The results of macroscopic examination of a urine sample and a urine test strip were normal. The haematocrit was increased at 45% (normal, 30 - 35%) and the concentration of total solids was 104 g/l (normal, 60 - 80 g/l). Urea and creatinine concentrations were increased at 18.6 mmol/l (normal, 2.4 - 6.5 mmol/l) and 320 μmol/l (normal, 55 - 103 μmol/l), respectively, and chloride, potassium and calcium concentrations were decreased at 66 mmol/l (normal, 100 - 105 mmol/l), 3.1 mmol/l (normal, 4.0 - 5.0 mmol/l) and 1.9 mmol/l (normal, 2.3 - 2.5 mml/l), respectively. Inorganic phosphorus was increased at 4.6 mmol/l (normal, 1.3 - 2.4 mmol/l). The chloride concentration of ruminal juice was markedly increased at 78 mmol/l (normal, 15 - 30 mmol/l). Blood gas analysis revealed compensated metabolic alkalosis with a base deficit of +20.3 mmol/l (normal, -2 to +2 mmol/l), a bicarbonate concentration of 43.9 mmol/l (normal 20 - 30 mmol/l) and a pH of 7.45 (normal, 7.40 - 7.50).
One day after surgery, the demeanour of the cow had improved, and she started eating small amounts of feed and passing olive-coloured faeces with a soft pulpy consistency. The general condition, appetite and faecal output were normal on the following day. The cow was discharged four days postoperatively and the skin staples were removed ten days after the surgery. A follow-up via telephone seven months later revealed that the cow had recovered completely and produced more than 10,000 kg of milk during the current lactation.
The clinical signs of the cow described in this report were typical of duodenal ileus [1, 2]. They included rapid deterioration of the general condition, an enlarged L-shaped rumen and markedly diminished faecal output, but no signs of colic and an absence of dilated intestinal loops on transrectal palpation. The striking ruminal findings can be misinterpreted as an underlying ruminal problem rather than an intestinal disorder. Laboratory findings indicating abomasal reflux are typically seen with impaired passage of ingesta in the abomasum or proximal small intestine and have been described in cows with duodenal ileus of varying causes [1, 3, 4]. Similar laboratory findings are also seen in cows with abomasal displacement and pyloric stenosis . Haemoconcentration, azotaemia, hypochloraemia and hypokalaemia are considered to be the main cause of rapid deterioration in the general condition of cattle with duodenal ileus.
Ultrasonography allowed localisation of the ileus to the duodenum and differentiation of the problem from pyloric and jenunal stenosis. With the former, the abomasum is dilated and the small intestines are empty, whereas with the latter multiple dilated loops of small intestine with a diameter of at least 4 cm are typically seen . One to three dilated intestinal loops in the cranial abdomen are typical of duodenal ileus [13, 14]. The normal diameter of the duodenum is 0.9 to 5.5 cm , whereas in cows with duodenal ileus, diameters may range from 6.5 to 9.9 cm . Of special interest were the reticular findings because six biphasic contractions per three minutes indicated reticular hypercontractility. Similar findings have been described in cows with reticulo-omasal stenosis  and vagal indigestion .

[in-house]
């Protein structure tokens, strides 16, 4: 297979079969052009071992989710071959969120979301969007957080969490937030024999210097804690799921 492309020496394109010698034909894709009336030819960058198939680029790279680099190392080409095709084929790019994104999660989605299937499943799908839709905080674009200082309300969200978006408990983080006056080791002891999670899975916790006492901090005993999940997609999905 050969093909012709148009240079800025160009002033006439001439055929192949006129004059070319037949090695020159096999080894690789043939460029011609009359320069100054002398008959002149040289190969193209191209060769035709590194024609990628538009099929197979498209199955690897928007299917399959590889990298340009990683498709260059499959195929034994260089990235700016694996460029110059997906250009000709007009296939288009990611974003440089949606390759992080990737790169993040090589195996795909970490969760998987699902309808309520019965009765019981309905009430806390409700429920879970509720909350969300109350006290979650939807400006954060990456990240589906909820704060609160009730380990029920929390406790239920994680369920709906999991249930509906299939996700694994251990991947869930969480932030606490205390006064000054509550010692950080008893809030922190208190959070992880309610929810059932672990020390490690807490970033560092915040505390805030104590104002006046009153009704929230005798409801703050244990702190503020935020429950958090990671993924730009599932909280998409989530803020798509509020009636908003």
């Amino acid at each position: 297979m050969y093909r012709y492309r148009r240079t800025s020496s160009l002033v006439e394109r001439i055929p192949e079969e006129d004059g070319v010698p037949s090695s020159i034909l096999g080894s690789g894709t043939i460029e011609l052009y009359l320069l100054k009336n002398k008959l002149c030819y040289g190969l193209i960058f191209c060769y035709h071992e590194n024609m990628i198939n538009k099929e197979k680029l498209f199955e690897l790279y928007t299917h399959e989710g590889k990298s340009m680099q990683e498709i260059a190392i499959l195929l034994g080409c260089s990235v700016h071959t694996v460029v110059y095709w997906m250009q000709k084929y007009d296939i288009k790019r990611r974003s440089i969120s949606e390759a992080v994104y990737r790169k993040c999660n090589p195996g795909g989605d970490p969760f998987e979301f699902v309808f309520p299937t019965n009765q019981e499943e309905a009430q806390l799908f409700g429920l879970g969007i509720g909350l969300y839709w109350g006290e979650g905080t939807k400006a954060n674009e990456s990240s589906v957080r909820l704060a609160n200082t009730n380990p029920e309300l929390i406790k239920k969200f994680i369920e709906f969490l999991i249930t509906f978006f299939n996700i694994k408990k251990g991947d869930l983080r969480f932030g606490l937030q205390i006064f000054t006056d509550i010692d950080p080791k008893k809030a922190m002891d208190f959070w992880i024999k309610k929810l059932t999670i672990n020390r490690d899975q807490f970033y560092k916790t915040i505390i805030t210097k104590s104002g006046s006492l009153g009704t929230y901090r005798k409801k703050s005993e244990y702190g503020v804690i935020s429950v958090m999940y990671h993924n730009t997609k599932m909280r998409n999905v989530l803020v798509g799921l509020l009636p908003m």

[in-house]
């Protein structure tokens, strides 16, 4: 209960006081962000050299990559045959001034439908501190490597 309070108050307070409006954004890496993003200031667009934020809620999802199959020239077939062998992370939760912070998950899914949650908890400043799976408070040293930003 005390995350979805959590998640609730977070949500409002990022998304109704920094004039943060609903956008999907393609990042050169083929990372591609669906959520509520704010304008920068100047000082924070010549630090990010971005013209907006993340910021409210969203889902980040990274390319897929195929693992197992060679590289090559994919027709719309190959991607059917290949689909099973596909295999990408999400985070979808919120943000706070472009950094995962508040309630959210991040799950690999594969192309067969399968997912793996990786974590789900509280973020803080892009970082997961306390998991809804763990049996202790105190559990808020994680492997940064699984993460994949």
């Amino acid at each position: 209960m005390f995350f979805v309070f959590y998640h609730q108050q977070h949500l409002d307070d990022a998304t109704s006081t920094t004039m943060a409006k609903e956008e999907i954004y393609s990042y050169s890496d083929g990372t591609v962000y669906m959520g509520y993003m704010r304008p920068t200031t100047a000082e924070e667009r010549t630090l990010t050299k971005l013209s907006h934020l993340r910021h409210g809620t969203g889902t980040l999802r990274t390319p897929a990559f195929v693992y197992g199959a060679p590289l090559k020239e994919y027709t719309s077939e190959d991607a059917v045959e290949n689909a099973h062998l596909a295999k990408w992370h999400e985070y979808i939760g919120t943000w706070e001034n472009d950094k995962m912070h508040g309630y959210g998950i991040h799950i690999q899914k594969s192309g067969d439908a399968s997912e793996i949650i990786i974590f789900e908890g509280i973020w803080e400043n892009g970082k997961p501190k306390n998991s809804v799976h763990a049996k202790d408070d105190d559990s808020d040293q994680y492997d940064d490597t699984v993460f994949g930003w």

Treatment of duodenal ileus consists of surgical removal of the inciting cause via right-flank laparotomy, combined with the administration of sodium chloride, glucose, calcium, potassium, non-steroidal antiinflammatory drugs and antibiotics [1, 3]. In uncomplicated cases, the obstructing duodenal content may be manually disintegrated and moved distally. However, this is not usually feasible and an enterotomy is required in most cases. In the present case, a rubber foreign body, rather than a bezoar or a blood clot, was immediately suspected after palpation of the duodenum. It would be interesting to know whether the nipple was ingested during the nursing period or whether it was accidentally eaten by the cow later.
Duodenal ileus is usually caused by obstruction of the duodenum by a phytobezoar. In rare instances, coagulated blood may obstruct the duodenum or the duodenum is mechanically compressed by an abscess or a neoplasia. To our knowledge, this is the first description of duodenal obstruction by a calf feeding nipple. This is an interesting case, which broadens the spectrum of the causes of duodenal ileus.